Creating Sumptuous Ribbon Trims
By Marcia Acker-Missall
Several weeks ago a student of mine arrived in class and was very excited about her garage sale treasures of the previous weekend. Apparently she had landed in the midst of a garage sale set up by someone once in the upholstery and decorative trims business. I was PLAID with envy as she displayed for us all several bundles of 5" length sample pieces of richly embroidered edgings and sumptuous gathered ribbon trims.
I fell in love with one particular ribbon trim design and after class I went directly to my studio stash of silk and polyester ribbons. and began to work on re-creating as best I could, this very beautiful and versatile ribbon trim design to use for my own work.
This trim is too lovely to keep secret in my own private treasure trove of embellishing ideas and I want to share it with all of you.
Materials and Supplies
Sewing machine & edge stitching or general-purpose foot
General sewing supplies
1 yard of ½" wide twill tape in a color coordinated to your selected ribbons
3 one -yard lengths of Sheer Chiffon or silk ribbon 7/8" to1" (22mm) wide
3 one-yard lengths of 100% silk, Chiffon or polyester ribbon 1/8" (3mm) wide
Note: Choose colors that will either coordinate, contrast with one another or create a soft monochromatic color way.
Example: 1 yd each of light green, dark green and mauve chiffon or silk ribbon 1" wide.1 yd light pink silk ribbon, and two 1 yd lengths champagne color; all three 1/8" wide
- Using scotch tape secure the 1 yd length of twill tape to your work surface.
- Gather all 6 lengths of selected ribbons in 1 yd. lengths together and pin or baste together at one end. See illustrated step 2.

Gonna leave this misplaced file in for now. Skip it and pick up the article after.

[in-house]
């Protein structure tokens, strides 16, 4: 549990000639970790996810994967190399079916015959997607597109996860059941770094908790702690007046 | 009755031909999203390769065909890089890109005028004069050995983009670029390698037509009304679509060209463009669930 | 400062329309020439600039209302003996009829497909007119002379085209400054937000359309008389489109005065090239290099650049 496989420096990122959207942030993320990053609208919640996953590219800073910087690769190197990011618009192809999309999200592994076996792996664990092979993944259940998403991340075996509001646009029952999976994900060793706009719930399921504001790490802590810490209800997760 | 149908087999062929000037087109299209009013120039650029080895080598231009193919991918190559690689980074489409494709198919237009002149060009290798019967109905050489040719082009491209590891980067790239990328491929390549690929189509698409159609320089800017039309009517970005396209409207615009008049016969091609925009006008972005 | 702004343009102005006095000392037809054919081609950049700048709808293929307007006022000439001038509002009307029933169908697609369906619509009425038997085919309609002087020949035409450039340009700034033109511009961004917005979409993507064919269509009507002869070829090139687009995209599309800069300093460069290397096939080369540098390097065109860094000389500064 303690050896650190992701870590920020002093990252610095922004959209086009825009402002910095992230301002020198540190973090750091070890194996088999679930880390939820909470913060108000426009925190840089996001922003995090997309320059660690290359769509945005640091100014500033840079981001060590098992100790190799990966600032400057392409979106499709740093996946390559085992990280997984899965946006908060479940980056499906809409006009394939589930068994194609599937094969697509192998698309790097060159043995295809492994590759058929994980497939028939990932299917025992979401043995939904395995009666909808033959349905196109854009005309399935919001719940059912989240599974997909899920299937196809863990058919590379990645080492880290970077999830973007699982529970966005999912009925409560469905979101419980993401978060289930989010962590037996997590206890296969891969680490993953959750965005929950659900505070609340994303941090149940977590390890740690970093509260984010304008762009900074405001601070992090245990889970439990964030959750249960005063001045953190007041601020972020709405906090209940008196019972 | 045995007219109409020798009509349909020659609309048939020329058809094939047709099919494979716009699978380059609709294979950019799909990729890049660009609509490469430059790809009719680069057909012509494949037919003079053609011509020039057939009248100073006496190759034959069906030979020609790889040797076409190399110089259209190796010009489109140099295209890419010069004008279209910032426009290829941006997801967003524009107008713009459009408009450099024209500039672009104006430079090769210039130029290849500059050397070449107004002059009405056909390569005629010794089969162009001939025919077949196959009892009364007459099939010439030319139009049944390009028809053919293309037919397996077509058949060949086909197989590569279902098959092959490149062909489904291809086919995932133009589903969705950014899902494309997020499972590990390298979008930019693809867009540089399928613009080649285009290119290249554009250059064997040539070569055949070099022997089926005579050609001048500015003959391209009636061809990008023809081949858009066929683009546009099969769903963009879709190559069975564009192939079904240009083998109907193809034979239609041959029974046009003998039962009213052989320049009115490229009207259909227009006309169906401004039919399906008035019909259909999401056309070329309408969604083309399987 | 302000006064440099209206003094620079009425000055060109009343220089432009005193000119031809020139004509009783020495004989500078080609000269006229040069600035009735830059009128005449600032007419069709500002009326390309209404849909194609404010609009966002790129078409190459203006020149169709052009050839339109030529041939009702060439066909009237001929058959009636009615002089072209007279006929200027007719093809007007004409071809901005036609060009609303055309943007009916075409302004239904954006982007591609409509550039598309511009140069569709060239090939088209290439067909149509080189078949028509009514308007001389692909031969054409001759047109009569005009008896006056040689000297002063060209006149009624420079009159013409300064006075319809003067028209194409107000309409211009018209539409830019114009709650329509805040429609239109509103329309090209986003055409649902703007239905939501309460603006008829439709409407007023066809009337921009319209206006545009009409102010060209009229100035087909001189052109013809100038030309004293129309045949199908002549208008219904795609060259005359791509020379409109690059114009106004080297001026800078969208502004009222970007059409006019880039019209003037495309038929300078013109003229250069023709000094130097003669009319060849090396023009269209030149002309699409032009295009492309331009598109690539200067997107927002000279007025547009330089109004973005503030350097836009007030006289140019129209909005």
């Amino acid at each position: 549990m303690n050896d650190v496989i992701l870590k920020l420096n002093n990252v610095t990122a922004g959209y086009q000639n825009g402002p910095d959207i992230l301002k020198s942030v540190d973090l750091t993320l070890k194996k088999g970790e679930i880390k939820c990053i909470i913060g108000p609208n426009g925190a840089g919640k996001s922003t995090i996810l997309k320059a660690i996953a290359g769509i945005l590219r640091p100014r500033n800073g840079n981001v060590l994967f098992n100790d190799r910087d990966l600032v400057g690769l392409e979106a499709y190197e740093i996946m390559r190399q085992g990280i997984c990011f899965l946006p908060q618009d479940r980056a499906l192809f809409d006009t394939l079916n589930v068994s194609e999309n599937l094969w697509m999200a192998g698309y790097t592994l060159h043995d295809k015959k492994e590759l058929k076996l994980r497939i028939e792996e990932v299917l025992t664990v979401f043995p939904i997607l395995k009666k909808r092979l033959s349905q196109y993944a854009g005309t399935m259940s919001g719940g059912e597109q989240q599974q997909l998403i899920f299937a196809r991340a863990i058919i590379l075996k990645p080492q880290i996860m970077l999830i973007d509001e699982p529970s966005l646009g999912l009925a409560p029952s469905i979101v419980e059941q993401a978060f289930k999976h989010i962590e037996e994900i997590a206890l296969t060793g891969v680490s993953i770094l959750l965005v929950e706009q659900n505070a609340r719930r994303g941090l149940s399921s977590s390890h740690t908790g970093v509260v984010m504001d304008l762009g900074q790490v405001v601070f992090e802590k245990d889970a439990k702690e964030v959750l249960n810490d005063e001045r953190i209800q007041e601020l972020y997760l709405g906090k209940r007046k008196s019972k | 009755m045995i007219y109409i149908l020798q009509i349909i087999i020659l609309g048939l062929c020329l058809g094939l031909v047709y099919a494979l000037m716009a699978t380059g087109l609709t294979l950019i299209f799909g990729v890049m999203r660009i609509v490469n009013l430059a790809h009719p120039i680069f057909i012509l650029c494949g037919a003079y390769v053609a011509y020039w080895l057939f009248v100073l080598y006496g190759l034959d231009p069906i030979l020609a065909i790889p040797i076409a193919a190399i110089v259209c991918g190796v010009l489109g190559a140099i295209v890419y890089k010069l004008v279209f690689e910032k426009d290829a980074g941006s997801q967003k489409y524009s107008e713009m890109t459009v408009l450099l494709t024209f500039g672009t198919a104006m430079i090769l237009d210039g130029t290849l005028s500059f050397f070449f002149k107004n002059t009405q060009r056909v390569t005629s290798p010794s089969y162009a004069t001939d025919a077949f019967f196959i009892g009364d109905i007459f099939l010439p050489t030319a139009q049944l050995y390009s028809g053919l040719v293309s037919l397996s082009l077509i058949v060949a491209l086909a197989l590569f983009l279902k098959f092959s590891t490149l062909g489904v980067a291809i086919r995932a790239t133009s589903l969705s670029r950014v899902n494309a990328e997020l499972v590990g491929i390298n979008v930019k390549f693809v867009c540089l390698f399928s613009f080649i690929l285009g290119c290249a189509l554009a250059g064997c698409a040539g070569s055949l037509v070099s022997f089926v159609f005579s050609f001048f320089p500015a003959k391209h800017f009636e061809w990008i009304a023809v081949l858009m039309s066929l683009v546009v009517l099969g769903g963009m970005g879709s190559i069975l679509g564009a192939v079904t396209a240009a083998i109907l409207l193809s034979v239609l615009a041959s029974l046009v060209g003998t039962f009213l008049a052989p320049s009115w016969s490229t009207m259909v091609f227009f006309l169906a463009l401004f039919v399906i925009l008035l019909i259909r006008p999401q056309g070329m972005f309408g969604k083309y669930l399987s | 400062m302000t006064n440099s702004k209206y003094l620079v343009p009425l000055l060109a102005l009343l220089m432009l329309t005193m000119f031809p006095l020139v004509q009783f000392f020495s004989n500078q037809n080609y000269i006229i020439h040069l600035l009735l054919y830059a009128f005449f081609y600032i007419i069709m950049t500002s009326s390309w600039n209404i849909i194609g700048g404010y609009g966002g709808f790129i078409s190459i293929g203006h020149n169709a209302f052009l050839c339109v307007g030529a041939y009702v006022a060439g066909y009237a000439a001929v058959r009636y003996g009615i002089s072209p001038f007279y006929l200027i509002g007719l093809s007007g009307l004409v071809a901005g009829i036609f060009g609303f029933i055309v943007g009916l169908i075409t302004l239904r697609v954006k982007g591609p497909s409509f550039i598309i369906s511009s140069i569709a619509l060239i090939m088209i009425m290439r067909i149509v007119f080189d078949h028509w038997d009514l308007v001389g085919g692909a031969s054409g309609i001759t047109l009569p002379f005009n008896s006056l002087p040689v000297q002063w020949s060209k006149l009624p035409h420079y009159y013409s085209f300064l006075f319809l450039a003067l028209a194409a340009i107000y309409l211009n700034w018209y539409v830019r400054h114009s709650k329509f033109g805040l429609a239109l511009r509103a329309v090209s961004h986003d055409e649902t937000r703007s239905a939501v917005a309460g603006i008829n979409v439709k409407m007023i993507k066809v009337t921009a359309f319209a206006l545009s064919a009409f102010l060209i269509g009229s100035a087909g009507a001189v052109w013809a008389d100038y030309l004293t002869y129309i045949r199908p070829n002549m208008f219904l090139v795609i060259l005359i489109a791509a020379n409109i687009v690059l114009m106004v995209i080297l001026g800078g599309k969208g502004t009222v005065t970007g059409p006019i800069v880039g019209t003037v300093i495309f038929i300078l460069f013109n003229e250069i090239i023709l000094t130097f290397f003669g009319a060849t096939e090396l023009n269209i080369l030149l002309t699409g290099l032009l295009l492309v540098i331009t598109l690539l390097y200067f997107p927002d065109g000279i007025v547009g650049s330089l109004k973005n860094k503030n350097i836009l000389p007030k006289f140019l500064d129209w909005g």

- Measure 1" in from the left side of the twill tape and pin or baste the ribbons to the twill at that point See illustrated step 4.
- Measure down from the top of the ribbons 2 ½" and mark with pencil. Measure down another 2 ½" and mark ribbon. At the first 2 ½" mark place pointer finger of left hand and press it down against the ribbon and work surface to keep ribbons in position.
- Loop the ribbons around a finger and Pinch the ribbons together tightly. Pin securely to twill tape and measure down from there 2 ½" as you did in step 4.
- Now, with right hand hold onto the 6 ribbons below the pointer finger at first 2 ½" point, loop the ribbons over finger and pinch ribbons together at the second 2 ½" mark. Bring the ribbons up to the twill tape. See step 5.
- Pin to twill tape about 1/8" away from where you pinned the ribbons in step 4 See illustration.
- Now repeat the above steps from #4 through #7.
- Attach an edge-stitching or general-purpose foot onto your machine. Use matching threads in the bobbin and top spool and stitch the pinned sections of ribbon securely to the twill tape along the entire edge. You will be able to make from 5 to 6 ribbon loops creating a length of trim that is from 4" to 5" long. Increase your yardages accordingly. for trims in longer lengths.
There are too many fine ribbon resources in the market today to list them all here. Just to name a few I am listing those with whom I have had personal experience with to get you started in building your ribbon stash
Of course, your local quilting, needlework and embroidery shops should be your first place to investigate. For those of us in South Florida I suggest you visit Country Stitches in Coral Springs Suzanne's Quilts, West Palm Beach, and Quilter's Choice, Jupiter, and Quilters Marketplace, Delray Beach,
Visit your favorite on-line web sites for doll making, quilting and needlework supplies
www.google.com search engine to locate more on line ribbon resources
A Passion for Ribbonry, Camela Nitschke, Martingale & Company Publishers
Embellishments A-Z, by Stephanie Valley , Taunton Press
Ribbon Trims , by Nancy Nehring, Taunton Press
The Art of Manipulating Fabric by Colette Wolff, Krause Publishing
The Artful Ribbon by Candace Kling, C&T Publishing
I hope that you have been inspired and motivated to experiment with creating new trims with which to embellish your work.
Look for more embellishing techniques from me in the next newsletter.